My understanding is that Fourier power spectra give the frequencies and corresponding intensities/amplitudes contained within a signal. In certain techniques, such as molecular dynamics, it is common to take the autocorrelation of a time-series before calculating the Fourier spectrum.

I have read that in molecular dynamics this practice can be due to the appearance of autocorrelations in quantum mechanics, and I have also read that taking the autocorrelation removes the dependence on the initial conditions.

a) Does the autocorrelation contain the same frequency components as the original signal?

b) Are there any conditions under which the Fourier power spectrum of the signal and it's autocorrelation become mathematically identical? eg. infinite signal length, perhaps.

c) What are the factors that cause these two spectra to differ?

d) Are there any other reasons to favor using the autocorrelation in place of the original signal when computing the power spectrum?



2 Answers 2


(a). Yes, a signal and its autocorrelation have the same frequencies. If $X(f)$ is the Fourier transform of the signal and $A(f)$ the Fourier transform of its autocorrelation, then $A(f) = |X(f)|^2$. So, in general, a signal and its autocorrelation don’t have the same Fourier transform, but there is at least one exceptional case: $x(t) = W \operatorname{sinc}(Wt)$ whose Fourier transform is $X(f) = \operatorname{rect}\left(\frac fW\right)$ and so $A(f) = |X(f)|^2 = X(f)$. Those who wish to generalize this notion to signals whose Fourier spectra are the sum of non-overlapping $\operatorname{rect}$ functions should write out the details for themselves.

All of the above is for finite-energy signals.

If one is thinking of periodic finite-power signals with Fourier series $x(t) = \sum_{n=-\infty}^\infty c_n \exp(j2\pi nf_0t)$, then the periodic autocorrelation function has Fourier series $\sum_{n=-\infty}^\infty |c_n|^2 \exp(j2\pi nf_0t)$. Fourier series are represented by impulse trains in the frequency domain: \begin{align} X(f) &= \sum_{n=-\infty}^\infty c_n \delta (f-nf_0),\\ A(f) &= \sum_{n=-\infty}^\infty |c_n|^2 \delta (f-nf_0) \end{align} and if we wish to continue to use the formula $A(f) = |X(f)|^2$ with the spectra of these periodic signals, then we must assume that $$c_n \delta(f- nf_0)c_m^* \delta^*(f- mf_0) = \begin{cases} |c_n|^2 \delta(f- nf_0), & \text{if}~m=n,\\ 0, &\text{if}~m\neq n. \end{cases}$$ Note that we are assuming that $|\delta(f-nf_0)|^2 = \delta(f-nf_0)$ and $\delta(f- nf_0) \delta^*(f- mf_0)=0$ for $m\neq n$, but if we are willing to swallow this bald and unconvincing narrative, then everything is hunky-dory. Once again, we see that the signal and its autocorrelation have the same frequencies but that their Fourier transforms are generally not equal unless it so happens that $|c_n|^2 = c_n$ for all $n$. Note that this means that for each $n$, $c_n$ must equal $1$ or $0$. Thus, the only real-valued periodic signals whose Fourier transforms equal the Fourier transform of their autocorrelation function are of the form $a_0 + \sum_{n=1}^\infty a_n 2\cos(2\pi f_0 t),~~ a_i \in \{0,1\}, i = 0, 1, 2, \ldots$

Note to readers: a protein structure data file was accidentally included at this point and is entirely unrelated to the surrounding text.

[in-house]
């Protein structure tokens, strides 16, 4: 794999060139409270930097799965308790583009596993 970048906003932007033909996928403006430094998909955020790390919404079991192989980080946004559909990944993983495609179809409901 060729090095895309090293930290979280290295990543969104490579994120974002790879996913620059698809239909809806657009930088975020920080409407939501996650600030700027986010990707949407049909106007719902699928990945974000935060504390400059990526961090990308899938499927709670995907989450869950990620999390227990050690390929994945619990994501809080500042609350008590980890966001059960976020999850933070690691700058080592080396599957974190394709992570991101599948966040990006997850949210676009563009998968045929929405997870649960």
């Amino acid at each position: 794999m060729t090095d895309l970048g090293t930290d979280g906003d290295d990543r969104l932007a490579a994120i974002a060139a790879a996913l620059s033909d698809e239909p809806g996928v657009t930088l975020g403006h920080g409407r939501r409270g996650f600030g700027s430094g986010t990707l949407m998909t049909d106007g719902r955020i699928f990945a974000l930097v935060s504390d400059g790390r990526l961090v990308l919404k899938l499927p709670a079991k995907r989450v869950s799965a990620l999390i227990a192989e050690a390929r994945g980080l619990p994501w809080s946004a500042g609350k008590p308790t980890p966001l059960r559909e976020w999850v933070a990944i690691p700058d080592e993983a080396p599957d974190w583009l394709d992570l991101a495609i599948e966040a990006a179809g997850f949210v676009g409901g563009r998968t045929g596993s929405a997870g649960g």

• $\begingroup$ Thank you. If I've understood, that would mean that in general the square root of Fourier transform of the autocorrelation would be mathematically identical to the absolute Fourier transform of a general signal. Are there any limiting cases where this wouldn't be true? $\endgroup$
    – Magnus
    Apr 12, 2020 at 5:29
  • $\begingroup$ I have tried implementing this relationship in a LabVIEW test environment using sine waves, and I'm struggling to get a matching set of signals. Certainly their Fourier Transforms alone are not related in this way, at least when calculated using the fast Fourier transform algorithm implemented, as the autocorrelation Fourier transform has both negative and positive amplitude. Is there another resource you could recommend for further reading on this relationship? $\endgroup$
    – Magnus
    Apr 12, 2020 at 8:41
  • $\begingroup$ Sine waves are a particular exception to the general result $A(f)=|X(f)|^2$ because $X(f)$ is a pair of impulses and the "square" of an unit-amplitude impulse is the unit-amplitude impulse itself while the "square" of $a\delta(f-f_0)$ is $a^2\delta(f-f_0)$. FFTs as substitutes for continuous-time Fourier transforms are even worse. $\endgroup$ Apr 12, 2020 at 17:00
  • $\begingroup$ In the case of a signal built out of either a sine wave, multiple sine waves, or waves that are almost sine waves, is there a formulation which relates the signal and autocorrelation Fourier transforms to each other? Presumably they still both contain the same frequencies. Also, does the fact that the signal is of a finite length change these relationships in general? I'm intending to look at molecular vibrations, which tend to have a large component of harmonic motion. $\endgroup$
    – Magnus
    Apr 12, 2020 at 22:02
  • $\begingroup$ I'm pretty sure that the equation $\delta^2(x)=\delta(x)$ is incorrect. $\endgroup$
    – Matt L.
    Apr 13, 2020 at 19:19

A simple example would be a $\delta(t)$ function. Autocorrelation of a delta function is a delta function. So, Fourier transform of the signal and it's autocorrelation is same in this case.


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